And then after these exploratory early works comes his sort of breakthrough moment as he smashes the perfect two-dimensionality of the picture plane – first by laying an undercoat of newspaper cutting collages and then, after applying a messy red top coat, sticking on a variety of household objects, starting off with a pair of parasols and a winking light bulb.  As is so often the case with these Modernist innovations, it’s possible to find an earlier reference in the work of the great Dadaist Marcel Duchamp.  And 40 years earlier he’d already made a play in this direction with his final painting Tu m’, in which a bottle brush pokes its way out from a deliberate awkward tear in the otherwise traditionally flat canvas.  While Duchamp typically ended his experimentation with this idea after just one single play, Rauschenberg took the whole concept of multi-dimensional collages, or combines as he called them, many stages further over the next few years, culminating in the wonderful absurdity of his Monogram sculpture, wherein a stuffed Angora goat wears a rubber tyre round its girth and poops out a tennis ball onto a platform of clippings from Sports Illustrated.  If these series of works generally fall into a sort of semi-Surrealist form of absurdist playfulness then it was Rauschenberg’s next move, into the medium of silkscreen collaging, that brought him up-to-date and perfectly in time with the start of the pendulum swing of 1960 permissiveness.  Coating canvases with cut-out images from newspapers, posters and adverts meant the reintroduction of figuration to Modern Art in a quasi-documentary format that seemed appropriate to mirror an age when there was a sudden boom in the multiplicity of multimedia images, from commercial TV breaks to colour supplement magazine covers and the growing ubiquity of billboard advertising posters.  At least, all that kind of stuff was bursting into fruition over in the States.  It would still be another couple of years before this colourful new dawn would start to spread slowly out into the suburban outskirts, where I was growing up.  But then, sure enough, sometime in the mid to late ‘60s some kind of enlightenment reached the backwoods where I was resident and even I started wearing flared trousers, buying groovy LPs and flicking through art books with colour plates in them.  And at some point during this odd exciting transition era I guess I must have turned a page and found that there was an artistic world outside that of the one exemplified in the pages of the Penguin Modern Painters series where the dour seriousness and boring classicism of Henry Moore bronzes and John Piper paintings seemed so very irrelevant.  Imagine, after that lot suddenly coming across a picture of Rauschenberg’s outrageous stuffed goat or the prints of President Kennedy with an astronaut, an eagle and a helicopter all jumbled up together.  And then learning about the Happenings – the crazy, senseless precursors to Performance Art that Rauschenberg also choreographed and which involved various combinations of roller-skaters and tennis players, bowls of spaghetti and flocks of live chickens engaged in all sorts of exuberant silliness for the entertainment of a bemused audience of art aficionados.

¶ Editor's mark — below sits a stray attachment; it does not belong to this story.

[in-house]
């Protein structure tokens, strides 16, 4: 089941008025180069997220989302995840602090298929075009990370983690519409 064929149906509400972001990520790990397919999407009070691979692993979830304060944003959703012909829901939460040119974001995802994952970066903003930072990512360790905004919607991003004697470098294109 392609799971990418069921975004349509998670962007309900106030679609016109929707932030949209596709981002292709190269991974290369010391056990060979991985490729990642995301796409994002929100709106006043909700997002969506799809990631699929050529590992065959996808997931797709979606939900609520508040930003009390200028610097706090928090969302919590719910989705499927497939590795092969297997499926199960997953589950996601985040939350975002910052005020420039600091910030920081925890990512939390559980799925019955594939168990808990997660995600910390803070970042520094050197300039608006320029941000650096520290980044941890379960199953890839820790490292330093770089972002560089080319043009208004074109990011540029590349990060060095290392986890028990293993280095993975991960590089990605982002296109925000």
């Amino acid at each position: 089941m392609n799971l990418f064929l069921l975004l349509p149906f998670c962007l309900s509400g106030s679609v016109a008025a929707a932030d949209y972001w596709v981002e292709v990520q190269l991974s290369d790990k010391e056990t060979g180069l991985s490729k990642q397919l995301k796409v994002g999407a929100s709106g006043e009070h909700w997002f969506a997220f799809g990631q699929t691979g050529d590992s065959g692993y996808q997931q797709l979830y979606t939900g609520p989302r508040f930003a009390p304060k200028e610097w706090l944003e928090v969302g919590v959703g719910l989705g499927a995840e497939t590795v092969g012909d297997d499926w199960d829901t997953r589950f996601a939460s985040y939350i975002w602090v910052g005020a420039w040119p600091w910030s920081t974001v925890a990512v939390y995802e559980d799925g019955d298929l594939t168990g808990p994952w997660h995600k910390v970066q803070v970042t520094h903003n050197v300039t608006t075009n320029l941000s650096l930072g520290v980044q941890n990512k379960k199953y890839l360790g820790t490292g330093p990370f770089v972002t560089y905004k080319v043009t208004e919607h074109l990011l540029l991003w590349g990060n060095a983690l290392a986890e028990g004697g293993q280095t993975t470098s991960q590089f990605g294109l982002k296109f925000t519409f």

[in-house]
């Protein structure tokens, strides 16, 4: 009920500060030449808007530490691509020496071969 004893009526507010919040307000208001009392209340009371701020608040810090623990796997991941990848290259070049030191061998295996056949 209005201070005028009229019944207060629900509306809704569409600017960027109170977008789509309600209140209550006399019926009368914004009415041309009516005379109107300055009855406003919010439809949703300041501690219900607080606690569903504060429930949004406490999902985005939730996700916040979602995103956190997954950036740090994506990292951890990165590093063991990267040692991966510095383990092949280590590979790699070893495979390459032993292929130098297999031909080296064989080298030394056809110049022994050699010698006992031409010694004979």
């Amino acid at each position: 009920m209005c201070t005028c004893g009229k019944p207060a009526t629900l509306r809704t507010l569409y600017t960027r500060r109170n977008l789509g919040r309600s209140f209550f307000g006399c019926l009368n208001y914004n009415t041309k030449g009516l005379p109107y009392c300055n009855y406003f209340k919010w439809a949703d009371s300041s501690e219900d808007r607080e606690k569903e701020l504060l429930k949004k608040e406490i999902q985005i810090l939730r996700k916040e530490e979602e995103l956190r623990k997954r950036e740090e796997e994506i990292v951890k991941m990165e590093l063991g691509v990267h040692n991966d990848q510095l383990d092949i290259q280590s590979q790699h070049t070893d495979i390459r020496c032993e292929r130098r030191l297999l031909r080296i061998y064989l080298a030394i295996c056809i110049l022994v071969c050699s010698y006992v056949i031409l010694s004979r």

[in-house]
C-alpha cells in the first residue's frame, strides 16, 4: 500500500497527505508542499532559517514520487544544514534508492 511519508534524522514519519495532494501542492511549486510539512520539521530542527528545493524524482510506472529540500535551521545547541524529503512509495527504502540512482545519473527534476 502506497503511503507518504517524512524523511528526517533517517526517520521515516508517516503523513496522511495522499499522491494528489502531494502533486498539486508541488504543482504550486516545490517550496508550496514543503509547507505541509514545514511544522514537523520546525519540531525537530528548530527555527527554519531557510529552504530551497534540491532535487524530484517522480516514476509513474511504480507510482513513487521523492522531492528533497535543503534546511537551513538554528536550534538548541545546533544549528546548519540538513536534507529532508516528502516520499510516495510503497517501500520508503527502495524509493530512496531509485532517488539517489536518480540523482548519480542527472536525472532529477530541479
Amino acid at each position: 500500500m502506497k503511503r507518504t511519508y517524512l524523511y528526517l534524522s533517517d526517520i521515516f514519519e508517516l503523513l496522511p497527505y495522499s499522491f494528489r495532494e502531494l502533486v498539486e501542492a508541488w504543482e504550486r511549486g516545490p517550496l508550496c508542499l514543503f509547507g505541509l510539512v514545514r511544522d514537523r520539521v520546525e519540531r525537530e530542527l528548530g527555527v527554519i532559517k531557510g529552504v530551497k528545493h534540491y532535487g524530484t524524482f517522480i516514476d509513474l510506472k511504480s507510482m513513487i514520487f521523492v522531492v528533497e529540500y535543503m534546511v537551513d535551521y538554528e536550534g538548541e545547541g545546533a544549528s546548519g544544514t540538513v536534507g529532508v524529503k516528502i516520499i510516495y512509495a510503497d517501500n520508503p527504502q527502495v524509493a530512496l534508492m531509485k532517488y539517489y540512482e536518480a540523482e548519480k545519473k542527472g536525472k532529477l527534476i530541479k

It’s probably not too hard to imagine just how much fun discovering all that kind of artistic nonsense was to a young man, such as myself, all those years ago.  Despite having to worry about acne and O-levels and the usual angst that accompanies adolescence, perhaps it may really have been blissfulish to be alive at that time and maybe being young really did mean approaching some kind of state of heavenliness.  Who knows?  It certainly seems a very long time ago, a thought reinforced by now looking at some of the grainy Happening videos playing in the Tate show now.


I think it’s fair to say that, not uncommonly amongst visual artists, there is no great late third act to Rauschenberg’s artistic life and so no great late works, just a steady continuation and refinement of the ideas and efforts he evolved in his early years and that I’ve tried to outline above.  The work is still interesting but inevitably gets less exciting and innovatory as the exhibition progresses and then slowly peters out to a relatively quiet conclusion.  And I suppose it’s this diminuendo, combined with some of the feelings of nostalgia for my own personal temps perdu, that provides the reason for the slightly melancholic sensation I’ve felt both times on leaving the show.


One response to “Wearing Flared Trousers

  1. Recently saw a documentary in which his ‘third act’ was a kind of idealistic global mission – destined to failure but kind of heroic. Melancholia inducing certainly. Is there nothing of that in the show?